"Measuring blood pressure and also heartbeat is/are important for everyone" "is" or "are" ? Why?

I think "is" is correct but I'm not sure.

Is the word "also" important here? Does it add another subject to the sentence?


Measuring is important. 

On its own, "measuring" is clearly singular.  The traditional label for this word is gerund -- a non-finite verb form that does the same kinds of jobs that a noun typically does.  Here, it serves as the subject of the sentence, and the verb form that agrees with it is the word "is". 

The clause "measuring are important" would be ungrammatical. 


Measuring blood pressure is important. 

Under a traditional analysis, a non-finite verb form does not create a predicate and take a subject.  However, it still can take arguments and adjuncts.  Here, "blood pressure" is the direct object of "measuring", and the gerund phrase "measuring blood pressure" is the complete subject of the sentence. 

This complete gerund phrase is singular, just the same as the gerund on its own. 


Measuring blood pressure and heart rate is important. 

Here, there are two noun phrases in the direct object.  The coordination "blood pressure and heart rate" is typically treated as a plural construction, but that doesn't make any difference to this sentence.  A verb must agree with its subject, but there is no rule of agreement about the relationship between a verb and a direct object contained in its subject.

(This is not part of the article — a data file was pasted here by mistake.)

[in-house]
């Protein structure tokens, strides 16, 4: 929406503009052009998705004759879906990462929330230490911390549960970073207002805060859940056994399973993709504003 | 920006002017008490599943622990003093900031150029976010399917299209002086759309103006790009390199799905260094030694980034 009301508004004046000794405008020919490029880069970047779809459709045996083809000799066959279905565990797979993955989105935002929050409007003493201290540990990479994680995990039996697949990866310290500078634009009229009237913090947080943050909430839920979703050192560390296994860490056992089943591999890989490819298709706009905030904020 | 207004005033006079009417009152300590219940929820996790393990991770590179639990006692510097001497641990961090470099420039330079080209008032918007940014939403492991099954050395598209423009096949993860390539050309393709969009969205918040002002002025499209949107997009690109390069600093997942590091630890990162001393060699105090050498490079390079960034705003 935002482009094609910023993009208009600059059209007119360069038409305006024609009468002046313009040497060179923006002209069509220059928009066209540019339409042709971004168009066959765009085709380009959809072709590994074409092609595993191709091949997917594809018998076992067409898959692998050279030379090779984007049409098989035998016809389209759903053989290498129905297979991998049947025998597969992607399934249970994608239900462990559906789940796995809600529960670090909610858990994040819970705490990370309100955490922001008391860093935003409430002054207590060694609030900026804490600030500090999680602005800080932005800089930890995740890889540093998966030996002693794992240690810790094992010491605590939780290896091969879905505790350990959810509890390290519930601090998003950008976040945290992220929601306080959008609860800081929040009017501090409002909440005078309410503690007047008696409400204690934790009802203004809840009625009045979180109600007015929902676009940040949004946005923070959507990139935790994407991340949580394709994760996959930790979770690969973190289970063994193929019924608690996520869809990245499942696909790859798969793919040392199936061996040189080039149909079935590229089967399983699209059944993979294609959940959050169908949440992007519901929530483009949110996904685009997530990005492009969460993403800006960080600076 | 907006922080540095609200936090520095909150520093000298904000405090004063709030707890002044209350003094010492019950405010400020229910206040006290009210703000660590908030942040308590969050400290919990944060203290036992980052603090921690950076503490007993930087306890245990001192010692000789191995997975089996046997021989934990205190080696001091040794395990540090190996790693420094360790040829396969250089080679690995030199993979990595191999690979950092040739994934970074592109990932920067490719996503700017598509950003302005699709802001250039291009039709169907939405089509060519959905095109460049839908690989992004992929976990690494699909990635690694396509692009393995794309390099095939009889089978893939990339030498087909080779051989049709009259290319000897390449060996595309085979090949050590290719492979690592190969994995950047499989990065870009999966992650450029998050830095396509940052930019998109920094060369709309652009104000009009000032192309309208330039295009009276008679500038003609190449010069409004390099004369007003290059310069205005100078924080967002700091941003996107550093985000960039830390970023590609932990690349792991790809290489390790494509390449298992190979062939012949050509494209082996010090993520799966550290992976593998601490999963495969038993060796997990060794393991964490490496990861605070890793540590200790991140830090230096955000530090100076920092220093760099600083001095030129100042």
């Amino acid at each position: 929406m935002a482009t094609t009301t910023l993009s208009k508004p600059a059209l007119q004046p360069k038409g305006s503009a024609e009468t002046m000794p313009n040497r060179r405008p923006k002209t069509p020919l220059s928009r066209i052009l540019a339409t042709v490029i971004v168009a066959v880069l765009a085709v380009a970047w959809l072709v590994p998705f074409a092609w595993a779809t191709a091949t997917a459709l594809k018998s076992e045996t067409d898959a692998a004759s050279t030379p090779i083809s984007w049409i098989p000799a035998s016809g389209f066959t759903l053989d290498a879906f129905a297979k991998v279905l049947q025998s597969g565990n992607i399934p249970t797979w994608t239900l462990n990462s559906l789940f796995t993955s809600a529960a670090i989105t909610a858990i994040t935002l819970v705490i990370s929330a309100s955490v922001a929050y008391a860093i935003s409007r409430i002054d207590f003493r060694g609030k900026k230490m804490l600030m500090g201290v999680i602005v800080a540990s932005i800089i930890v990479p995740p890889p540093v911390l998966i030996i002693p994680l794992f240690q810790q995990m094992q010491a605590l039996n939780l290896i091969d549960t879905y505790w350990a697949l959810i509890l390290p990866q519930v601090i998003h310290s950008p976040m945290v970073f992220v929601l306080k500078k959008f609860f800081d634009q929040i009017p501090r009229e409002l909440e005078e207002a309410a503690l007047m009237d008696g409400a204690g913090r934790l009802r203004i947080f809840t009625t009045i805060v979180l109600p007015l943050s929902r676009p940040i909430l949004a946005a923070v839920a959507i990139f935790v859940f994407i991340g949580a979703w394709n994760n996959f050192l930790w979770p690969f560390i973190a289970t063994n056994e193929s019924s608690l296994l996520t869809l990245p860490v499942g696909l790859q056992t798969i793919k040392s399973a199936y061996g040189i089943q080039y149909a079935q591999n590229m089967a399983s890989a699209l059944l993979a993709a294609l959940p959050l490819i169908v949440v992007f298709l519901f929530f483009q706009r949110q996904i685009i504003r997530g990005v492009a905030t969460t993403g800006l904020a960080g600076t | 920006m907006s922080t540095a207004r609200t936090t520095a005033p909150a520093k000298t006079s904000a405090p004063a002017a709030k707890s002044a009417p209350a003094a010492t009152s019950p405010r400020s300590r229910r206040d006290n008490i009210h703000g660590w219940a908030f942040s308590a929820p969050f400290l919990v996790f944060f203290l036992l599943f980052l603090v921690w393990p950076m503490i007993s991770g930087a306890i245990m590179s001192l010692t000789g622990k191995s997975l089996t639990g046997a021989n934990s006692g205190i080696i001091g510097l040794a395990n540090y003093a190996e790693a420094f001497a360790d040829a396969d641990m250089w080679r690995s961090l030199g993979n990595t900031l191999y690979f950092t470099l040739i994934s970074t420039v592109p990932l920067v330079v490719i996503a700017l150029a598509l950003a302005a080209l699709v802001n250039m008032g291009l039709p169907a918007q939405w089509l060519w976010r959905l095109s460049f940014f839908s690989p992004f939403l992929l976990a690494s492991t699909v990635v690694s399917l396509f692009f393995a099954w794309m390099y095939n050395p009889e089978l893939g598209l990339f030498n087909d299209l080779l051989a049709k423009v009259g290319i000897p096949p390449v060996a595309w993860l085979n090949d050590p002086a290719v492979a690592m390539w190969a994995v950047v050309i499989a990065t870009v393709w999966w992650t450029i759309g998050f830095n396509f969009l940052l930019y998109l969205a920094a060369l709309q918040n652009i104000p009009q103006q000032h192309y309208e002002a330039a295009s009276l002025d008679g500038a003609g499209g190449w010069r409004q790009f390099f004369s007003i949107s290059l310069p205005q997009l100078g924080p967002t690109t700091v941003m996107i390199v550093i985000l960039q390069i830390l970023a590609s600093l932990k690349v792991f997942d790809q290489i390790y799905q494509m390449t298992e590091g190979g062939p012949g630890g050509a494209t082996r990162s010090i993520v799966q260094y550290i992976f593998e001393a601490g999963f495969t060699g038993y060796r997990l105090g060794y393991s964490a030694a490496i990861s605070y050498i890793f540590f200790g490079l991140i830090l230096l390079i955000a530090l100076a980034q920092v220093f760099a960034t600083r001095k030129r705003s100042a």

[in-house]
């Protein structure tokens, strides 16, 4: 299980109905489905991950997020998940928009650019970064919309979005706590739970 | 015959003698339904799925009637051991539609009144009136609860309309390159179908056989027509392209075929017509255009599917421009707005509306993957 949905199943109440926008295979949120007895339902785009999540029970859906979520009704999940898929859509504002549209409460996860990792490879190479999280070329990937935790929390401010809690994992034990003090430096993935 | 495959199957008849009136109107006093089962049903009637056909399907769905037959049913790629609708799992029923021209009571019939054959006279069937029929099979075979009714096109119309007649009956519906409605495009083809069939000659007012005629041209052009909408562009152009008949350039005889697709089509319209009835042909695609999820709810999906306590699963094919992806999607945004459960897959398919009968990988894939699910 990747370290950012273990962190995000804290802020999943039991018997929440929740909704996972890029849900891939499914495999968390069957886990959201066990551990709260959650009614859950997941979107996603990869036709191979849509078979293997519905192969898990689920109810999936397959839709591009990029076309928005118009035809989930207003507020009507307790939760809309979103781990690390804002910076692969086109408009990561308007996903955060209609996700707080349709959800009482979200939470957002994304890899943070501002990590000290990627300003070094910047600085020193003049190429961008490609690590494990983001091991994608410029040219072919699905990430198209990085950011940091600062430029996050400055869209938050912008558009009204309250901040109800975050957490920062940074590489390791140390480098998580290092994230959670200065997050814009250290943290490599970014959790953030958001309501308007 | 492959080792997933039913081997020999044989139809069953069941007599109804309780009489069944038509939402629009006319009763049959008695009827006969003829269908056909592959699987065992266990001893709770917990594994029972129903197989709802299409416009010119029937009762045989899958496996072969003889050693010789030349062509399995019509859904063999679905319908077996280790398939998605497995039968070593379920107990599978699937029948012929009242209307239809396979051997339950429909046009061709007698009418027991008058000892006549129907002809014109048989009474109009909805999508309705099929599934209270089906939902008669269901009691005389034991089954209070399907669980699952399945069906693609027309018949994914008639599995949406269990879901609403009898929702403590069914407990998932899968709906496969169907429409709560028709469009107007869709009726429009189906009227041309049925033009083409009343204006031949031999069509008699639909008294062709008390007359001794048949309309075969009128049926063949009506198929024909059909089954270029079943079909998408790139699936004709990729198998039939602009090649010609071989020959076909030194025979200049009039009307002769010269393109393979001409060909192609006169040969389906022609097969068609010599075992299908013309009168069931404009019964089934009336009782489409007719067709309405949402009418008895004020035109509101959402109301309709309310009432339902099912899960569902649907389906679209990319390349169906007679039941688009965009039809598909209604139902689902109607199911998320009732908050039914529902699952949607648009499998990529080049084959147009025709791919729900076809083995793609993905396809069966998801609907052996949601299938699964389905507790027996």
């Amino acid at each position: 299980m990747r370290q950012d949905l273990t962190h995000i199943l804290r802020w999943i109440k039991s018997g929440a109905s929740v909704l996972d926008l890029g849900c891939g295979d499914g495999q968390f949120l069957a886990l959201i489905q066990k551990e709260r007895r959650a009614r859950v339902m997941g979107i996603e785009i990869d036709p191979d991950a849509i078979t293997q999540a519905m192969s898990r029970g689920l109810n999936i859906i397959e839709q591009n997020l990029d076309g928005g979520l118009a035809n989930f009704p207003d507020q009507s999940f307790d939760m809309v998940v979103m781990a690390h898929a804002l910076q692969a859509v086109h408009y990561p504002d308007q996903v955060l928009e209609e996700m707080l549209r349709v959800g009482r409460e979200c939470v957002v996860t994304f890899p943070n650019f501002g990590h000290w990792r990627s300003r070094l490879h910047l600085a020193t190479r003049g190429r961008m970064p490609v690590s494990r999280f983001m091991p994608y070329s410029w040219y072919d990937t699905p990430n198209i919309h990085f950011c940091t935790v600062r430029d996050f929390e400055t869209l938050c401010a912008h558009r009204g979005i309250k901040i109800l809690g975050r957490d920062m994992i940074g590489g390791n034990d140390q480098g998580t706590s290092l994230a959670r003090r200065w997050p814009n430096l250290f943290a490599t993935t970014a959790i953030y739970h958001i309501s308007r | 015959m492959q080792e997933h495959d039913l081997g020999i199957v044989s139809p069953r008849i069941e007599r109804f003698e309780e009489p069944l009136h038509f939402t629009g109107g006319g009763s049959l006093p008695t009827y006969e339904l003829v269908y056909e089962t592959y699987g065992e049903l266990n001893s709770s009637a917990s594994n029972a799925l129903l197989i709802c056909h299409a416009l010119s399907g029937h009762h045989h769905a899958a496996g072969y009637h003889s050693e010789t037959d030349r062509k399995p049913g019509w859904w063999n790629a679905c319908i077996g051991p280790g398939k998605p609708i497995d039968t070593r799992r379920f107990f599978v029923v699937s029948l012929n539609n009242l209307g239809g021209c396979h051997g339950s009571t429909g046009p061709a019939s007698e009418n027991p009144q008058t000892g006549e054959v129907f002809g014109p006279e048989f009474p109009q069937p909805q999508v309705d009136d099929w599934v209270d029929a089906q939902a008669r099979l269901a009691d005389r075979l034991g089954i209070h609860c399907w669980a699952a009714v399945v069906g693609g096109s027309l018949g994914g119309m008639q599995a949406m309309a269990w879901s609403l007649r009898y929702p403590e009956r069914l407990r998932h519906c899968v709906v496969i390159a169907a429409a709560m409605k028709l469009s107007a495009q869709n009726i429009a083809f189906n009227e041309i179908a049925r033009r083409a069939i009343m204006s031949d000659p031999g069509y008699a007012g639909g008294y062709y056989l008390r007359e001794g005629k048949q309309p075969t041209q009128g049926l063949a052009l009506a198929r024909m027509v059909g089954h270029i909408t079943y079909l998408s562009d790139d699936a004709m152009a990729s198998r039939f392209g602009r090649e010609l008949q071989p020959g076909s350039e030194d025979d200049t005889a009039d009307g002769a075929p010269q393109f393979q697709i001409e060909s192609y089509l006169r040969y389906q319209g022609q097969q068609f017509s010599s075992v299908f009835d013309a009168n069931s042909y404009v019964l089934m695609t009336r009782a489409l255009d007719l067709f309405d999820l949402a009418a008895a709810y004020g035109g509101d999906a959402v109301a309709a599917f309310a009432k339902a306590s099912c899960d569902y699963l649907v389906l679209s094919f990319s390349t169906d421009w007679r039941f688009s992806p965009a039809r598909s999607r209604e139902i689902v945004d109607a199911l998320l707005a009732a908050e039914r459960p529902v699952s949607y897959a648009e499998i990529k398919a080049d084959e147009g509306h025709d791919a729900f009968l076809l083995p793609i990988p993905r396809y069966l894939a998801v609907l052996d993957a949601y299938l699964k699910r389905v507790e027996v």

The clauses "measuring is important", "measuring it is important" and "measuring them is important" are all grammatically sound.  In each, "is" agrees with "measuring".  It doesn't matter whether the direct object exists, and it doesn't matter whether the direct object is singular or plural. 

  • does "also" here not add another subject to the sentence?. It does not mean "measuring blood pressure and also measuring heartbeat" – a.a Jan 19 '19 at 15:06
  • Two things can have similar meanings but different structures. "Measuring blood pressure and also heart rate" is just one gerund phrase. "Measuring blood pressure and also measuring heart rate" is a coordination of two gerund phrases. Consider this: I could say "the gang is coming" or "my friends are coming". Even if "the gang" and "my friends" mean the same thing, we treat "the gang" as singular, but we treat "my friends" as plural. – Gary Botnovcan Jan 19 '19 at 15:24
  • @a.a Your inclination to question this, however, remains correct. If the sentence is changed slightly, it's appropriate to make the verb plural: Measuring blood pressure and measuring heart rate are two important and related activities. Because of the wording added, it now explicitly points to more than one action. The sentence in question is actually ambiguous. It can be taken as answered or in this other way. (If we assume some of that wording was meant but left out.) The answer here is simply the more likely interpretation. – Jason Bassford Jan 19 '19 at 16:10

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